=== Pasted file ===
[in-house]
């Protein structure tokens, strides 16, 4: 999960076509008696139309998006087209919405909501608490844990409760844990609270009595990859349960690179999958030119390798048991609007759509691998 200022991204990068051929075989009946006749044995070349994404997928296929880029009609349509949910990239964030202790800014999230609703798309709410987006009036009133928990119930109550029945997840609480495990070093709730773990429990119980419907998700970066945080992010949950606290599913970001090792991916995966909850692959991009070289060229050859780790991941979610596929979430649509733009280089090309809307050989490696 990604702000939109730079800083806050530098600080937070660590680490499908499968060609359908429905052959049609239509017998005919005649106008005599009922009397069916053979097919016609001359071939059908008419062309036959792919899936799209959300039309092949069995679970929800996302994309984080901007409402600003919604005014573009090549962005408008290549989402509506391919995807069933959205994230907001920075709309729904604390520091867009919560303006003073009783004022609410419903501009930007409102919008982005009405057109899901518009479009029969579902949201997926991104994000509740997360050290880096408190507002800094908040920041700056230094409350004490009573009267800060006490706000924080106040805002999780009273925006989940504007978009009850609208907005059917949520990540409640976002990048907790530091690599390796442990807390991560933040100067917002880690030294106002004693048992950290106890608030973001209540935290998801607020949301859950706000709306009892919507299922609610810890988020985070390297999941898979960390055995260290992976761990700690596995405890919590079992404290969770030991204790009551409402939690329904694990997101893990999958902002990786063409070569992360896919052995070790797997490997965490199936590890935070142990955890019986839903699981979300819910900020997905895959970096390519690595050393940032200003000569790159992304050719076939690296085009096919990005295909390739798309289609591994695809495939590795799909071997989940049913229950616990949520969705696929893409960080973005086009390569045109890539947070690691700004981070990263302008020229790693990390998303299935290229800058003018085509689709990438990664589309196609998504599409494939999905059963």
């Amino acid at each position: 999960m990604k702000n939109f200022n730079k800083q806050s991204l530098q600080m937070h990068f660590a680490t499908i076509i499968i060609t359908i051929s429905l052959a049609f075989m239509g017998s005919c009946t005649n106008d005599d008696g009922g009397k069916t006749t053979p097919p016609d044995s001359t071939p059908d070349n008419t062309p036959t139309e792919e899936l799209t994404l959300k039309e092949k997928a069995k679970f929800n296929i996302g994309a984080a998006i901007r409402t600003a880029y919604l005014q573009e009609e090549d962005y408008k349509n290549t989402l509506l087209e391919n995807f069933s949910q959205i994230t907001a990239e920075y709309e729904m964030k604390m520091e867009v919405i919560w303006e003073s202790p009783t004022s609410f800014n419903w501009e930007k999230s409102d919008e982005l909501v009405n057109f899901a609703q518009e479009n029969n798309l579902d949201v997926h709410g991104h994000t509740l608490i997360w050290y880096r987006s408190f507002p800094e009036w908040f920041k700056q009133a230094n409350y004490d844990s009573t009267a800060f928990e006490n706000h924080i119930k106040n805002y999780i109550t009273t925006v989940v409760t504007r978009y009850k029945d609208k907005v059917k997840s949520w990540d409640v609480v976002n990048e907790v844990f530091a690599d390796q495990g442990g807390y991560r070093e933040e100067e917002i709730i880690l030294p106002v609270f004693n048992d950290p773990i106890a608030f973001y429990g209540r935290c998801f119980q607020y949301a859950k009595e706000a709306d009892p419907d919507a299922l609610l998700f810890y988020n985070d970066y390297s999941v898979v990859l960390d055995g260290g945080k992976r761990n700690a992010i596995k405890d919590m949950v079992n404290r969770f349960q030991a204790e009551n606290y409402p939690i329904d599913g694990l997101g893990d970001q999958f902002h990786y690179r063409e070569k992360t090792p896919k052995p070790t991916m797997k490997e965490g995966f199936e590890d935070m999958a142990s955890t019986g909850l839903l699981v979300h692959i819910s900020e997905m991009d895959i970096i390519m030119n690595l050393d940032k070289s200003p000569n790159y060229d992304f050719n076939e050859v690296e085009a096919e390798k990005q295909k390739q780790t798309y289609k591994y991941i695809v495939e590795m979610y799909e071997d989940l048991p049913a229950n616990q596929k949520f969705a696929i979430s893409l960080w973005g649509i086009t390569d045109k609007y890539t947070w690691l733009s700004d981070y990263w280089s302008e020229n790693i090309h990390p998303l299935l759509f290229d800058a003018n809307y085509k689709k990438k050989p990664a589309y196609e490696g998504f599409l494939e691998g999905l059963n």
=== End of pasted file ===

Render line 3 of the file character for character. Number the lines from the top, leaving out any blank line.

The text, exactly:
């Amino acid at each position: 999960m990604k702000n939109f200022n730079k800083q806050s991204l530098q600080m937070h990068f660590a680490t499908i076509i499968i060609t359908i051929s429905l052959a049609f075989m239509g017998s005919c009946t005649n106008d005599d008696g009922g009397k069916t006749t053979p097919p016609d044995s001359t071939p059908d070349n008419t062309p036959t139309e792919e899936l799209t994404l959300k039309e092949k997928a069995k679970f929800n296929i996302g994309a984080a998006i901007r409402t600003a880029y919604l005014q573009e009609e090549d962005y408008k349509n290549t989402l509506l087209e391919n995807f069933s949910q959205i994230t907001a990239e920075y709309e729904m964030k604390m520091e867009v919405i919560w303006e003073s202790p009783t004022s609410f800014n419903w501009e930007k999230s409102d919008e982005l909501v009405n057109f899901a609703q518009e479009n029969n798309l579902d949201v997926h709410g991104h994000t509740l608490i997360w050290y880096r987006s408190f507002p800094e009036w908040f920041k700056q009133a230094n409350y004490d844990s009573t009267a800060f928990e006490n706000h924080i119930k106040n805002y999780i109550t009273t925006v989940v409760t504007r978009y009850k029945d609208k907005v059917k997840s949520w990540d409640v609480v976002n990048e907790v844990f530091a690599d390796q495990g442990g807390y991560r070093e933040e100067e917002i709730i880690l030294p106002v609270f004693n048992d950290p773990i106890a608030f973001y429990g209540r935290c998801f119980q607020y949301a859950k009595e706000a709306d009892p419907d919507a299922l609610l998700f810890y988020n985070d970066y390297s999941v898979v990859l960390d055995g260290g945080k992976r761990n700690a992010i596995k405890d919590m949950v079992n404290r969770f349960q030991a204790e009551n606290y409402p939690i329904d599913g694990l997101g893990d970001q999958f902002h990786y690179r063409e070569k992360t090792p896919k052995p070790t991916m797997k490997e965490g995966f199936e590890d935070m999958a142990s955890t019986g909850l839903l699981v979300h692959i819910s900020e997905m991009d895959i970096i390519m030119n690595l050393d940032k070289s200003p000569n790159y060229d992304f050719n076939e050859v690296e085009a096919e390798k990005q295909k390739q780790t798309y289609k591994y991941i695809v495939e590795m979610y799909e071997d989940l048991p049913a229950n616990q596929k949520f969705a696929i979430s893409l960080w973005g649509i086009t390569d045109k609007y890539t947070w690691l733009s700004d981070y990263w280089s302008e020229n790693i090309h990390p998303l299935l759509f290229d800058a003018n809307y085509k689709k990438k050989p990664a589309y196609e490696g998504f599409l494939e691998g999905l059963n």